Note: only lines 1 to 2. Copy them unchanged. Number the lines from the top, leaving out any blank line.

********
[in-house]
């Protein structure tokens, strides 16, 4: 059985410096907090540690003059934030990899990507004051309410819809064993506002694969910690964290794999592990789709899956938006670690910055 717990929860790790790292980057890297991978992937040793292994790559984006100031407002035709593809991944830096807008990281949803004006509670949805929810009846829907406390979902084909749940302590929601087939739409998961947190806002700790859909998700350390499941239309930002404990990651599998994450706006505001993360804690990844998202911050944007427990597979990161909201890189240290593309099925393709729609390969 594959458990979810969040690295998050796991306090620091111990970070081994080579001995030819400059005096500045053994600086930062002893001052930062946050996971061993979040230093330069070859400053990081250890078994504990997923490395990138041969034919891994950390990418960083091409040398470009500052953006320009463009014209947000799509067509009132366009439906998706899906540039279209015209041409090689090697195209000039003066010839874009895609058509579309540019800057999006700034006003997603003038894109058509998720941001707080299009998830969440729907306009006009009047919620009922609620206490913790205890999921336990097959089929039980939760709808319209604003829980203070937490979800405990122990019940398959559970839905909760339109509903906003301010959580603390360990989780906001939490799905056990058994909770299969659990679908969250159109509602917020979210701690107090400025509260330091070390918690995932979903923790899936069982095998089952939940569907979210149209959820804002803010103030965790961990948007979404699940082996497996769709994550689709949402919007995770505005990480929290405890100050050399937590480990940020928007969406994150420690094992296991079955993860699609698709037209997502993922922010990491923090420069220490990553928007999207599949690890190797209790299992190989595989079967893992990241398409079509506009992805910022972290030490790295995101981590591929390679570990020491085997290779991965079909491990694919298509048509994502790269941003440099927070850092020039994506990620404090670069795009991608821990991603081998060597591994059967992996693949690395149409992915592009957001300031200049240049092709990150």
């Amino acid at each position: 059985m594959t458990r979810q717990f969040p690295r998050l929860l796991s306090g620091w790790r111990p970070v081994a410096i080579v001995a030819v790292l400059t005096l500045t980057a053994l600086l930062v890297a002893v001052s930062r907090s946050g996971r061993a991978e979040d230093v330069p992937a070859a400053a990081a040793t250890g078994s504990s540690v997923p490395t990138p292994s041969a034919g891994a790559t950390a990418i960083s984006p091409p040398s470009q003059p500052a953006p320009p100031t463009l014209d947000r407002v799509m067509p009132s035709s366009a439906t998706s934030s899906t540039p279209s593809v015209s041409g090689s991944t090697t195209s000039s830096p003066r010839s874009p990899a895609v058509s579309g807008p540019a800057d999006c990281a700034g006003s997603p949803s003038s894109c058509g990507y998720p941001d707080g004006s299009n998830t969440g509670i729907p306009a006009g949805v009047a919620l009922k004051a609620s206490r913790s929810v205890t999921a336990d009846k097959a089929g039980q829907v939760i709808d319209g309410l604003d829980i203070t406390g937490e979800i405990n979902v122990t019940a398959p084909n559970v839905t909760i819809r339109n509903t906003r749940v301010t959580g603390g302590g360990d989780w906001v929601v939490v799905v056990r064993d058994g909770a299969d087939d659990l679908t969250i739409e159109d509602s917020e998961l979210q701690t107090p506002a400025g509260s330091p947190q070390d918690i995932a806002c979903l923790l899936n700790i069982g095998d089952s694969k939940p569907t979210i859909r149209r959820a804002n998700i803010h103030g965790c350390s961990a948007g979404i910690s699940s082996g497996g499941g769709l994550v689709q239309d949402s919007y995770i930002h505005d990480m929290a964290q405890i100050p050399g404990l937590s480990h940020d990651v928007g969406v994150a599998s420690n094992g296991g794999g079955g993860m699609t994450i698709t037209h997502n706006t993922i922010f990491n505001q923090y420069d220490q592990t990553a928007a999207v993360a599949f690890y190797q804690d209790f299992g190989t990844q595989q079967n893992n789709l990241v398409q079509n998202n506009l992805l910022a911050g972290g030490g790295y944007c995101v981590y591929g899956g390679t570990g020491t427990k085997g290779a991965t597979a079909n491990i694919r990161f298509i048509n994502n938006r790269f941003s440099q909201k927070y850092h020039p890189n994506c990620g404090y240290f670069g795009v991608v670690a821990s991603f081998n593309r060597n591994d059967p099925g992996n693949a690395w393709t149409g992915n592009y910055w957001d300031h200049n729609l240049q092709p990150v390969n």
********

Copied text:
[in-house]
């Protein structure tokens, strides 16, 4: 059985410096907090540690003059934030990899990507004051309410819809064993506002694969910690964290794999592990789709899956938006670690910055 717990929860790790790292980057890297991978992937040793292994790559984006100031407002035709593809991944830096807008990281949803004006509670949805929810009846829907406390979902084909749940302590929601087939739409998961947190806002700790859909998700350390499941239309930002404990990651599998994450706006505001993360804690990844998202911050944007427990597979990161909201890189240290593309099925393709729609390969 594959458990979810969040690295998050796991306090620091111990970070081994080579001995030819400059005096500045053994600086930062002893001052930062946050996971061993979040230093330069070859400053990081250890078994504990997923490395990138041969034919891994950390990418960083091409040398470009500052953006320009463009014209947000799509067509009132366009439906998706899906540039279209015209041409090689090697195209000039003066010839874009895609058509579309540019800057999006700034006003997603003038894109058509998720941001707080299009998830969440729907306009006009009047919620009922609620206490913790205890999921336990097959089929039980939760709808319209604003829980203070937490979800405990122990019940398959559970839905909760339109509903906003301010959580603390360990989780906001939490799905056990058994909770299969659990679908969250159109509602917020979210701690107090400025509260330091070390918690995932979903923790899936069982095998089952939940569907979210149209959820804002803010103030965790961990948007979404699940082996497996769709994550689709949402919007995770505005990480929290405890100050050399937590480990940020928007969406994150420690094992296991079955993860699609698709037209997502993922922010990491923090420069220490990553928007999207599949690890190797209790299992190989595989079967893992990241398409079509506009992805910022972290030490790295995101981590591929390679570990020491085997290779991965079909491990694919298509048509994502790269941003440099927070850092020039994506990620404090670069795009991608821990991603081998060597591994059967992996693949690395149409992915592009957001300031200049240049092709990150």